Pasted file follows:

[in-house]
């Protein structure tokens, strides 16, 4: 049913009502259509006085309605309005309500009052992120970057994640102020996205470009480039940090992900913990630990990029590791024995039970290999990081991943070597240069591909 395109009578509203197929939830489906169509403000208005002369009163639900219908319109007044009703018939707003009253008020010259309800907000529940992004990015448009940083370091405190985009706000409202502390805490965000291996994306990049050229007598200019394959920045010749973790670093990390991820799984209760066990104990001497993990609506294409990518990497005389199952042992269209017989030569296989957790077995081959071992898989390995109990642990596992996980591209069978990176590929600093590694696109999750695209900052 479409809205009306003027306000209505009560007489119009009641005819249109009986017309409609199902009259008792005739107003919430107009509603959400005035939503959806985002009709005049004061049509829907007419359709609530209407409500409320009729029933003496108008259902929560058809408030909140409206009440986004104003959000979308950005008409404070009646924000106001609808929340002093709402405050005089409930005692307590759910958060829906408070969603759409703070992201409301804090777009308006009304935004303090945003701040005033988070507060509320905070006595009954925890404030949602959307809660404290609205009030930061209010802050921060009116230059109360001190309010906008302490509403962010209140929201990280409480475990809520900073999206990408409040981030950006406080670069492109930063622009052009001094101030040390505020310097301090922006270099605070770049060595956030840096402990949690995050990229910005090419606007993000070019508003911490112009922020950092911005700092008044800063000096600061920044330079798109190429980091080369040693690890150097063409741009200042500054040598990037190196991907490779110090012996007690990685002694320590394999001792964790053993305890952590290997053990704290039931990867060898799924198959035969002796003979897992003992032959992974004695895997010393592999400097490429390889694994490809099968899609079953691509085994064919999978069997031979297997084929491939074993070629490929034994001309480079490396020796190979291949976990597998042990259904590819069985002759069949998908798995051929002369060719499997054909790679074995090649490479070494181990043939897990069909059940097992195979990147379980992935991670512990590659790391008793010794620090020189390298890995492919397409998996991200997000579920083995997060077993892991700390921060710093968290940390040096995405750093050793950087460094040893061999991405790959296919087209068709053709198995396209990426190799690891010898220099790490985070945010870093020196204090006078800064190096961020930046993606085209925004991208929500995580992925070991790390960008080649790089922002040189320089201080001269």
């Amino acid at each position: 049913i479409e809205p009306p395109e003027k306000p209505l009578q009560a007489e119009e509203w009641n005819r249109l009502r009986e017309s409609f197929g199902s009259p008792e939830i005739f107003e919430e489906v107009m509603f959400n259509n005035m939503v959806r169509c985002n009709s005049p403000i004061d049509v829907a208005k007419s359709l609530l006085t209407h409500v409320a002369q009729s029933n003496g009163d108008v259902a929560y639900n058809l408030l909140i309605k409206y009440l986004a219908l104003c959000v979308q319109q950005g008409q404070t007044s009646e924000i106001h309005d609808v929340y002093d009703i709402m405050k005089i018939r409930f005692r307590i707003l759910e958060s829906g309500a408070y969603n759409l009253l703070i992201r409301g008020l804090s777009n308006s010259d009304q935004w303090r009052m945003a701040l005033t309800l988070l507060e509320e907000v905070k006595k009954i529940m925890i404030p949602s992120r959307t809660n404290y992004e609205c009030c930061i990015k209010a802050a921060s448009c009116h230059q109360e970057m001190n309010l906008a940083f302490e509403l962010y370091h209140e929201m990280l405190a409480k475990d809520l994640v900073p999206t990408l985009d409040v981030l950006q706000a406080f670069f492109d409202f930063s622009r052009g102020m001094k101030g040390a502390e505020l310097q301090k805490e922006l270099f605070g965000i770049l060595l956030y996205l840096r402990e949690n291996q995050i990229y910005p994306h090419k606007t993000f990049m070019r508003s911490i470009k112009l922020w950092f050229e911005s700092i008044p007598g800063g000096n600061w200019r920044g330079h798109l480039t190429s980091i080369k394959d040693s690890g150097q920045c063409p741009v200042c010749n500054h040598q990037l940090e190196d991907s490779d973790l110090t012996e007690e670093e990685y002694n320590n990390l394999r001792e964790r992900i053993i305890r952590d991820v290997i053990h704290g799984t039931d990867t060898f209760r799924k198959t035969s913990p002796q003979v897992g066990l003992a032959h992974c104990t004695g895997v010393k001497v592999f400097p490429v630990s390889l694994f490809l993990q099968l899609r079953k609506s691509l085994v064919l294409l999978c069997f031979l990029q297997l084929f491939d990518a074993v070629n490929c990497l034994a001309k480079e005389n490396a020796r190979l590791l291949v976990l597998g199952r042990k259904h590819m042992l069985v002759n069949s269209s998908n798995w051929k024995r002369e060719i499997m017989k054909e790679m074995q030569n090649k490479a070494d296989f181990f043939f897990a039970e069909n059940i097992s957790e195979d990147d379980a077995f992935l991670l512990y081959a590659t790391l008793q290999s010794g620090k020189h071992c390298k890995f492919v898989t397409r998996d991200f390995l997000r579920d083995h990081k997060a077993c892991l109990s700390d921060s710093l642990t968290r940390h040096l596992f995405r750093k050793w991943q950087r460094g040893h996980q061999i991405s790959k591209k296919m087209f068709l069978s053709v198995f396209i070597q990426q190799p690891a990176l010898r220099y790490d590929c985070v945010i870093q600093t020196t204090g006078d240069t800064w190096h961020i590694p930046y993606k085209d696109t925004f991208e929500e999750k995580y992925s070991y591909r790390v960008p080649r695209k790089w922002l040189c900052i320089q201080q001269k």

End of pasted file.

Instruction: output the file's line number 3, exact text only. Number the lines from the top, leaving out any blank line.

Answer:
């Amino acid at each position: 049913i479409e809205p009306p395109e003027k306000p209505l009578q009560a007489e119009e509203w009641n005819r249109l009502r009986e017309s409609f197929g199902s009259p008792e939830i005739f107003e919430e489906v107009m509603f959400n259509n005035m939503v959806r169509c985002n009709s005049p403000i004061d049509v829907a208005k007419s359709l609530l006085t209407h409500v409320a002369q009729s029933n003496g009163d108008v259902a929560y639900n058809l408030l909140i309605k409206y009440l986004a219908l104003c959000v979308q319109q950005g008409q404070t007044s009646e924000i106001h309005d609808v929340y002093d009703i709402m405050k005089i018939r409930f005692r307590i707003l759910e958060s829906g309500a408070y969603n759409l009253l703070i992201r409301g008020l804090s777009n308006s010259d009304q935004w303090r009052m945003a701040l005033t309800l988070l507060e509320e907000v905070k006595k009954i529940m925890i404030p949602s992120r959307t809660n404290y992004e609205c009030c930061i990015k209010a802050a921060s448009c009116h230059q109360e970057m001190n309010l906008a940083f302490e509403l962010y370091h209140e929201m990280l405190a409480k475990d809520l994640v900073p999206t990408l985009d409040v981030l950006q706000a406080f670069f492109d409202f930063s622009r052009g102020m001094k101030g040390a502390e505020l310097q301090k805490e922006l270099f605070g965000i770049l060595l956030y996205l840096r402990e949690n291996q995050i990229y910005p994306h090419k606007t993000f990049m070019r508003s911490i470009k112009l922020w950092f050229e911005s700092i008044p007598g800063g000096n600061w200019r920044g330079h798109l480039t190429s980091i080369k394959d040693s690890g150097q920045c063409p741009v200042c010749n500054h040598q990037l940090e190196d991907s490779d973790l110090t012996e007690e670093e990685y002694n320590n990390l394999r001792e964790r992900i053993i305890r952590d991820v290997i053990h704290g799984t039931d990867t060898f209760r799924k198959t035969s913990p002796q003979v897992g066990l003992a032959h992974c104990t004695g895997v010393k001497v592999f400097p490429v630990s390889l694994f490809l993990q099968l899609r079953k609506s691509l085994v064919l294409l999978c069997f031979l990029q297997l084929f491939d990518a074993v070629n490929c990497l034994a001309k480079e005389n490396a020796r190979l590791l291949v976990l597998g199952r042990k259904h590819m042992l069985v002759n069949s269209s998908n798995w051929k024995r002369e060719i499997m017989k054909e790679m074995q030569n090649k490479a070494d296989f181990f043939f897990a039970e069909n059940i097992s957790e195979d990147d379980a077995f992935l991670l512990y081959a590659t790391l008793q290999s010794g620090k020189h071992c390298k890995f492919v898989t397409r998996d991200f390995l997000r579920d083995h990081k997060a077993c892991l109990s700390d921060s710093l642990t968290r940390h040096l596992f995405r750093k050793w991943q950087r460094g040893h996980q061999i991405s790959k591209k296919m087209f068709l069978s053709v198995f396209i070597q990426q190799p690891a990176l010898r220099y790490d590929c985070v945010i870093q600093t020196t204090g006078d240069t800064w190096h961020i590694p930046y993606k085209d696109t925004f991208e929500e999750k995580y992925s070991y591909r790390v960008p080649r695209k790089w922002l040189c900052i320089q201080q001269k």